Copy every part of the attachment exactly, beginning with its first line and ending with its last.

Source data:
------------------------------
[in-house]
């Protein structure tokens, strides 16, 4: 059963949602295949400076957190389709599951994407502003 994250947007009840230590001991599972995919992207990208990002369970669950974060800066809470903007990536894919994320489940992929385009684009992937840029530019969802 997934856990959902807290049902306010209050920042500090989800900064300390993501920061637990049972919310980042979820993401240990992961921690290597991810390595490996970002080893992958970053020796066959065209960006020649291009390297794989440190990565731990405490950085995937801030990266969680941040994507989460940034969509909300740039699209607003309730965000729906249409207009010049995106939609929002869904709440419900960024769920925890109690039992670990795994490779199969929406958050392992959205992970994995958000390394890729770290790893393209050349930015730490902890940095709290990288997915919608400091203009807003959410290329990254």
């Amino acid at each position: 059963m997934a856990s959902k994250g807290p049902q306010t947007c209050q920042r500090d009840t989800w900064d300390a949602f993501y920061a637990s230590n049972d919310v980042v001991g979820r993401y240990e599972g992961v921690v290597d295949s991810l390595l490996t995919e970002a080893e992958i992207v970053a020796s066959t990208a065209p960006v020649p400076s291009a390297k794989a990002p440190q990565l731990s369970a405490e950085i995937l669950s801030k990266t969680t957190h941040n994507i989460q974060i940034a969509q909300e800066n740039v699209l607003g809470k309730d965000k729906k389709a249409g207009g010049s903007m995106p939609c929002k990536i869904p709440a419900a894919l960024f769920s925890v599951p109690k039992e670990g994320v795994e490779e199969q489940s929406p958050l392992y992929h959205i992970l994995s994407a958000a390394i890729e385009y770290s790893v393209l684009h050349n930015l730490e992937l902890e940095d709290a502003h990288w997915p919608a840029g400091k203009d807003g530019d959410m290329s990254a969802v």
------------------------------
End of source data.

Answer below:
[in-house]
């Protein structure tokens, strides 16, 4: 059963949602295949400076957190389709599951994407502003 994250947007009840230590001991599972995919992207990208990002369970669950974060800066809470903007990536894919994320489940992929385009684009992937840029530019969802 997934856990959902807290049902306010209050920042500090989800900064300390993501920061637990049972919310980042979820993401240990992961921690290597991810390595490996970002080893992958970053020796066959065209960006020649291009390297794989440190990565731990405490950085995937801030990266969680941040994507989460940034969509909300740039699209607003309730965000729906249409207009010049995106939609929002869904709440419900960024769920925890109690039992670990795994490779199969929406958050392992959205992970994995958000390394890729770290790893393209050349930015730490902890940095709290990288997915919608400091203009807003959410290329990254």
């Amino acid at each position: 059963m997934a856990s959902k994250g807290p049902q306010t947007c209050q920042r500090d009840t989800w900064d300390a949602f993501y920061a637990s230590n049972d919310v980042v001991g979820r993401y240990e599972g992961v921690v290597d295949s991810l390595l490996t995919e970002a080893e992958i992207v970053a020796s066959t990208a065209p960006v020649p400076s291009a390297k794989a990002p440190q990565l731990s369970a405490e950085i995937l669950s801030k990266t969680t957190h941040n994507i989460q974060i940034a969509q909300e800066n740039v699209l607003g809470k309730d965000k729906k389709a249409g207009g010049s903007m995106p939609c929002k990536i869904p709440a419900a894919l960024f769920s925890v599951p109690k039992e670990g994320v795994e490779e199969q489940s929406p958050l392992y992929h959205i992970l994995s994407a958000a390394i890729e385009y770290s790893v393209l684009h050349n930015l730490e992937l902890e940095d709290a502003h990288w997915p919608a840029g400091k203009d807003g530019d959410m290329s990254a969802v």